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Replying to Paul Crowley:
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By I'msorryIhaven'taclue
18th Oct 2021 11:45

Hard to call, isn't it!

If the banks are looking to classify the loans into those that are likely to be covered by the guarantee and those that are doubtful - say because the director's bought himself a new motor - then it would at least give the banks the opportunity to assess those doubtfuls for the risk of eventual default and salvage what they can by pulling their loans now.

I may be suffering from skewed vision: I'm working on two companies currently, each with a BBL, who were struggling to survive at the beginning of Covid and both might ordinarily have folded by now. Each is effectively dependent on its BBL to repay its loan instalments - a sort of sinking fund that will run out of cash funds at some stage - and each has racked up a £10k + s455 charge for o/d DLAs. Each appears to be gradually transferring significant portions of its turnover to a Phoenix.

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By jwill76
24th Nov 2021 09:06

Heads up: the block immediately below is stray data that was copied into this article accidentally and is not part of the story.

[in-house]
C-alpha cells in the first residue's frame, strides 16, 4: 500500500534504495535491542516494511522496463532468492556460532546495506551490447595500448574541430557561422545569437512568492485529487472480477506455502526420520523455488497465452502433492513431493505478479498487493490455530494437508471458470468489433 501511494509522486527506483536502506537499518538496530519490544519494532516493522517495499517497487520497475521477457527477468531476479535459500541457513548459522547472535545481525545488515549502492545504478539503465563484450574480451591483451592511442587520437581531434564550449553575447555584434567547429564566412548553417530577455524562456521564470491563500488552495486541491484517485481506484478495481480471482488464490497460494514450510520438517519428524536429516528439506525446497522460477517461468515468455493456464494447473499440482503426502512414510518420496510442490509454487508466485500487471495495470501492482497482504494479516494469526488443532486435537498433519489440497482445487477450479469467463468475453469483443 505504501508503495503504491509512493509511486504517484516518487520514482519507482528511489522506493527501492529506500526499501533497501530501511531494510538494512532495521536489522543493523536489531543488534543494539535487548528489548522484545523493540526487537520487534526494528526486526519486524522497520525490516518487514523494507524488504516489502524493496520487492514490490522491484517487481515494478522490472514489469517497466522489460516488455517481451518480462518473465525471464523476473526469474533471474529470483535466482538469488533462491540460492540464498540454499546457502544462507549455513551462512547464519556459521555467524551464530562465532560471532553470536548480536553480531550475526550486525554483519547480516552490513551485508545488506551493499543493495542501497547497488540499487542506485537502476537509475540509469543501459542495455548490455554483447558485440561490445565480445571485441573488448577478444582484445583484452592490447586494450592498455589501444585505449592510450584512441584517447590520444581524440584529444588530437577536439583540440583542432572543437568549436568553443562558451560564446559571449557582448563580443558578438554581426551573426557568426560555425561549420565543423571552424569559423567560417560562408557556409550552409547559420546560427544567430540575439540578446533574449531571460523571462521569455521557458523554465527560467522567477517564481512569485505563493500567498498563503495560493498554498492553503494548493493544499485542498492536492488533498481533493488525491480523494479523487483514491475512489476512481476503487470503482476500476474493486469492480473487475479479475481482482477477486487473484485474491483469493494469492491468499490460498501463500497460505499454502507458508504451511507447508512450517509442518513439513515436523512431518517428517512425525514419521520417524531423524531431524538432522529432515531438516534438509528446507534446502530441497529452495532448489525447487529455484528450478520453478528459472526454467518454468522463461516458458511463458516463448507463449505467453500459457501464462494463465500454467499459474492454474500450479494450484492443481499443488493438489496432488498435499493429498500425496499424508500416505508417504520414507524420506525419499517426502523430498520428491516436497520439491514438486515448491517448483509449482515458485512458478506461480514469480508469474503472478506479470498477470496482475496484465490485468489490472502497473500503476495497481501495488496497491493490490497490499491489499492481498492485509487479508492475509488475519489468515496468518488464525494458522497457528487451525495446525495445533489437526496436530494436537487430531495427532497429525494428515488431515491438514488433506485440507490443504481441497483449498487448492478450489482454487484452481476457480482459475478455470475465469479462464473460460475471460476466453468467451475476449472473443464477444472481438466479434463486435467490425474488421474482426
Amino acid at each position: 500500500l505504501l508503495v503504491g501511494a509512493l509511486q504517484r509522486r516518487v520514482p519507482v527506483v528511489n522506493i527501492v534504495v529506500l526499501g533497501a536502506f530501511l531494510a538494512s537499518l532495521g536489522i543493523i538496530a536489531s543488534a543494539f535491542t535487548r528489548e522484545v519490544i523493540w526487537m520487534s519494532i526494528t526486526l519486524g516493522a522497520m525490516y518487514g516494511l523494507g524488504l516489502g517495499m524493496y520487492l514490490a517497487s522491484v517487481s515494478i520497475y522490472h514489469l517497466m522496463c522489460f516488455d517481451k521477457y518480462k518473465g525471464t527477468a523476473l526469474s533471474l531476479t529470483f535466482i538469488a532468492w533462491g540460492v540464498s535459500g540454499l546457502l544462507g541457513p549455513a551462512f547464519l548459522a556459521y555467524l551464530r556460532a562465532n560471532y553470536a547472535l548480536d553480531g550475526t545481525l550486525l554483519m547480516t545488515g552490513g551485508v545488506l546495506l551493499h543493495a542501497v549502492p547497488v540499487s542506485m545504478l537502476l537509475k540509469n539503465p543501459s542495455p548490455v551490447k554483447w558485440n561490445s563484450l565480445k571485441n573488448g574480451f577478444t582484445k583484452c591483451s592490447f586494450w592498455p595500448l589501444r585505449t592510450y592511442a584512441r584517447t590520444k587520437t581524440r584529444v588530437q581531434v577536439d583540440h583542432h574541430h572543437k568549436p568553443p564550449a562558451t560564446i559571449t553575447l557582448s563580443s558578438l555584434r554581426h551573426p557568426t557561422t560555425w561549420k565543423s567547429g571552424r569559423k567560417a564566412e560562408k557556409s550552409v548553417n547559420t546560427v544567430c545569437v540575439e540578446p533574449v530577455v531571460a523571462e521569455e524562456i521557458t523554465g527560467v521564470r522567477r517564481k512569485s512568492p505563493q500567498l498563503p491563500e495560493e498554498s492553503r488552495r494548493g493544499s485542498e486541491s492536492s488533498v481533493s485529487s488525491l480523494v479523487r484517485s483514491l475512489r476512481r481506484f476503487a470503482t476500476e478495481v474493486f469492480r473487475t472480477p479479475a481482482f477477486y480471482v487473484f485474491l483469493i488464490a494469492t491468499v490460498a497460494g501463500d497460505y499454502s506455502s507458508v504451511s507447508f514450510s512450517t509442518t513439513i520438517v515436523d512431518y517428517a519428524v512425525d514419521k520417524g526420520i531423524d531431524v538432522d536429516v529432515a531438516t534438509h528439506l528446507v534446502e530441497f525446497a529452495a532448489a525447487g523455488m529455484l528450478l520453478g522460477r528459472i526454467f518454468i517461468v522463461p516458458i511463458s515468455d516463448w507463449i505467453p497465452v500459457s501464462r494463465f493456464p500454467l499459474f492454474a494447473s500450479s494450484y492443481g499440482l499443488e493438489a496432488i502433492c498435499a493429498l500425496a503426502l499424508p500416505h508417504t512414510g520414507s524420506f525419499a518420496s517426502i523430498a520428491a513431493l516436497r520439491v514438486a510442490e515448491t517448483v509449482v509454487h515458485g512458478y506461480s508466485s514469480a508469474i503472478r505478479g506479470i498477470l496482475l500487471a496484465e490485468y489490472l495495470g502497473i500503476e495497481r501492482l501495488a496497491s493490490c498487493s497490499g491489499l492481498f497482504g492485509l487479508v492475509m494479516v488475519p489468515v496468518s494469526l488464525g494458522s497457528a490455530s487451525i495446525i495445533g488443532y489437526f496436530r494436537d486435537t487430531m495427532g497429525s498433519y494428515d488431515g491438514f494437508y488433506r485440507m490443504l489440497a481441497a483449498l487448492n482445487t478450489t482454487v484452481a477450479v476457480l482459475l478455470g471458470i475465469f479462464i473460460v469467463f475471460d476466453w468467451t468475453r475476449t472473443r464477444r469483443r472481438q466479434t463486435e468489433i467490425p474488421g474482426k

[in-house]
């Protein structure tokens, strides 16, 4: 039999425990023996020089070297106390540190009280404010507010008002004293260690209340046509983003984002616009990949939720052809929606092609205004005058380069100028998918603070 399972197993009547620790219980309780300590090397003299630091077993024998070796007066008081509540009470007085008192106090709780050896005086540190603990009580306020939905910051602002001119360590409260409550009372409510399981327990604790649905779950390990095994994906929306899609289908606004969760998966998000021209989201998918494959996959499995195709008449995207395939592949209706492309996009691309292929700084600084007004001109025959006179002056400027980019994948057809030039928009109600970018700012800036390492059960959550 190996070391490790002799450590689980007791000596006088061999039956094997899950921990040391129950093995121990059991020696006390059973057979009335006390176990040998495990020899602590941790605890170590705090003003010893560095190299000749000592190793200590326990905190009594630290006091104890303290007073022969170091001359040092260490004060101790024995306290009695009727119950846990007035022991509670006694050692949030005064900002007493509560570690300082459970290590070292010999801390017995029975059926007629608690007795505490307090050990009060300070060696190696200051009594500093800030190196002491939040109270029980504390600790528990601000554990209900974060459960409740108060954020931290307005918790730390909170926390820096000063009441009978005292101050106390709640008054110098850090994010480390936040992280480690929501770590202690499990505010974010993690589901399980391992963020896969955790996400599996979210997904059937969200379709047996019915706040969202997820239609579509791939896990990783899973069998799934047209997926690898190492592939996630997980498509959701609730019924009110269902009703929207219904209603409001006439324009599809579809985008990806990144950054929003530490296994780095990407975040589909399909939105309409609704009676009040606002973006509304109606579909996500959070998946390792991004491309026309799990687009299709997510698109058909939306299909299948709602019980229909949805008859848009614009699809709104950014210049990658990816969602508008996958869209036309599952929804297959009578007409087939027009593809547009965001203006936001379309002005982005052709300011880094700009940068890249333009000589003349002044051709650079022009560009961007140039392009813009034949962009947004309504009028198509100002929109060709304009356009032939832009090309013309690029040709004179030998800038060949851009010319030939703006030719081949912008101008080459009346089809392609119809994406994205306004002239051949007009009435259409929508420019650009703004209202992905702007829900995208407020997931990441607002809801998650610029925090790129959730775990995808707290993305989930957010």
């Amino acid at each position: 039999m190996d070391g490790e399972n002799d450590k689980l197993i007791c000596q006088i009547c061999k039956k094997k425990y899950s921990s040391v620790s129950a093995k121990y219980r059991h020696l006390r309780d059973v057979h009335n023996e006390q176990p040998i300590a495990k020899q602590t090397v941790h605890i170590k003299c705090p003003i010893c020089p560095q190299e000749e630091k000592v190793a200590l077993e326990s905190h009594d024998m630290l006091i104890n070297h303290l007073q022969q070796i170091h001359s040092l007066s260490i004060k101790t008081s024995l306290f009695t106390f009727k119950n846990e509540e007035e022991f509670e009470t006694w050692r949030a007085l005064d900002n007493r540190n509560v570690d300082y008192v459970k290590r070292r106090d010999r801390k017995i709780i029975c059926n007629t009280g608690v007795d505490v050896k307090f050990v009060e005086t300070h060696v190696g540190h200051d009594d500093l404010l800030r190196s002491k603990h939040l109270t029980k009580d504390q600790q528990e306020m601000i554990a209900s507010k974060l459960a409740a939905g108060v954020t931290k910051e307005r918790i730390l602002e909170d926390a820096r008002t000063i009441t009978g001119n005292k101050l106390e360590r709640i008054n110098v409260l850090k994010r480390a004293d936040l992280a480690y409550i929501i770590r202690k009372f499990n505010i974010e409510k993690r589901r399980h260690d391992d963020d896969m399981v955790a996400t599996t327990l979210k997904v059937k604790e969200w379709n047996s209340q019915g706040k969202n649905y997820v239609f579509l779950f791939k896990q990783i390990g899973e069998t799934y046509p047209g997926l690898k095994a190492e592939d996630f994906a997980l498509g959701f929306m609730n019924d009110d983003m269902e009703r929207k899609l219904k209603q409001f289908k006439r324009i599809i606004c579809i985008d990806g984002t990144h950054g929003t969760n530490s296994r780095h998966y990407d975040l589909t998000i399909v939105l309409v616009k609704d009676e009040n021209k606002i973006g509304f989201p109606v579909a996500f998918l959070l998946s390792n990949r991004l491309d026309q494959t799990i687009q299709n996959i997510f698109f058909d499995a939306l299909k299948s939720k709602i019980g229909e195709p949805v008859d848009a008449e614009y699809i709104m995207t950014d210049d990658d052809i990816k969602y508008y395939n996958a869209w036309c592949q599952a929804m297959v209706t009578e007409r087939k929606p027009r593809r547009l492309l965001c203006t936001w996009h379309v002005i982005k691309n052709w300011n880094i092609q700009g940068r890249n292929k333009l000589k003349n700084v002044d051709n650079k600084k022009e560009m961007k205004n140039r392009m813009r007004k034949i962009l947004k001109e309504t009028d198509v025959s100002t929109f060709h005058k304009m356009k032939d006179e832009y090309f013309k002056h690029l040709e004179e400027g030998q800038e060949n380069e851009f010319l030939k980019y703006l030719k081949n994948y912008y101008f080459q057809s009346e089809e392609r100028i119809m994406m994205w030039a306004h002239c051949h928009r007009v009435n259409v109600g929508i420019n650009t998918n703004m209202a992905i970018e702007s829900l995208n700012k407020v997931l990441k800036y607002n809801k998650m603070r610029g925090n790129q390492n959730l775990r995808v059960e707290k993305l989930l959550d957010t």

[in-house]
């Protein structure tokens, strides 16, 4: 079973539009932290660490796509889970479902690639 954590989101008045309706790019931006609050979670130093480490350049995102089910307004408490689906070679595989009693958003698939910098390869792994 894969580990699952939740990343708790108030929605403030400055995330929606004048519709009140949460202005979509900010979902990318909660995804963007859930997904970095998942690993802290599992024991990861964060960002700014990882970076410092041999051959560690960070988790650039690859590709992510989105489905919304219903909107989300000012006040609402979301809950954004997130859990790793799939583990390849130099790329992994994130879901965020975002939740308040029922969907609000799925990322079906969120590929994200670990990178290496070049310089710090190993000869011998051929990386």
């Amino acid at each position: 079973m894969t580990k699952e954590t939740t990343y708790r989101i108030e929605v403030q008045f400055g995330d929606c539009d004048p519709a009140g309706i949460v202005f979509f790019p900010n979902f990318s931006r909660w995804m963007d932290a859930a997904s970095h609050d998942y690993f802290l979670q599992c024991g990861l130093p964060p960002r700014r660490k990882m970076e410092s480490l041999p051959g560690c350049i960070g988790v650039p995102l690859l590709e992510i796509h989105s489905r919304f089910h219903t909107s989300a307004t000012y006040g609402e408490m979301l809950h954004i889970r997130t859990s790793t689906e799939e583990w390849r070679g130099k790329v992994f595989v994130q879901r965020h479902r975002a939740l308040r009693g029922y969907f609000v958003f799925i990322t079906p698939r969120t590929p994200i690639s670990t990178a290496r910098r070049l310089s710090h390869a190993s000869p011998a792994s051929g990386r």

Barclays are now doing the same.

My boss has made me aware that Sole traders/partnerships are being called into branch for meetings regarding the legitimacy of their BBL's.

Two clients have told us recently, both happen to be with Barclays. One was a Sole Trader who moved to a Partnership and this is what the bank are questioning.

Not sure on the T&C's with this bank, but I'm sure most firms are happy they did not assist with this and SEISS!

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Replying to jwill76:
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By Paul Crowley
24th Nov 2021 10:30

It would be Barclays
My guess is they misunderstood the memo

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Glenn Martin
By Glenn Martin
24th Nov 2021 15:20

I wonder if this depends if they are been paid as they should or for those that have deferred payment or welched on the repayments.

I suspect a blind eye will be turned on those that bigged up their turnover to get a higher as long as its paid back.

A hard line does seem to be drawn for Director disqualification as I have seen a few for 10 years + for BBL abuse although what does that actually mean as getting banned may well not bother them unless they do something to recover the money.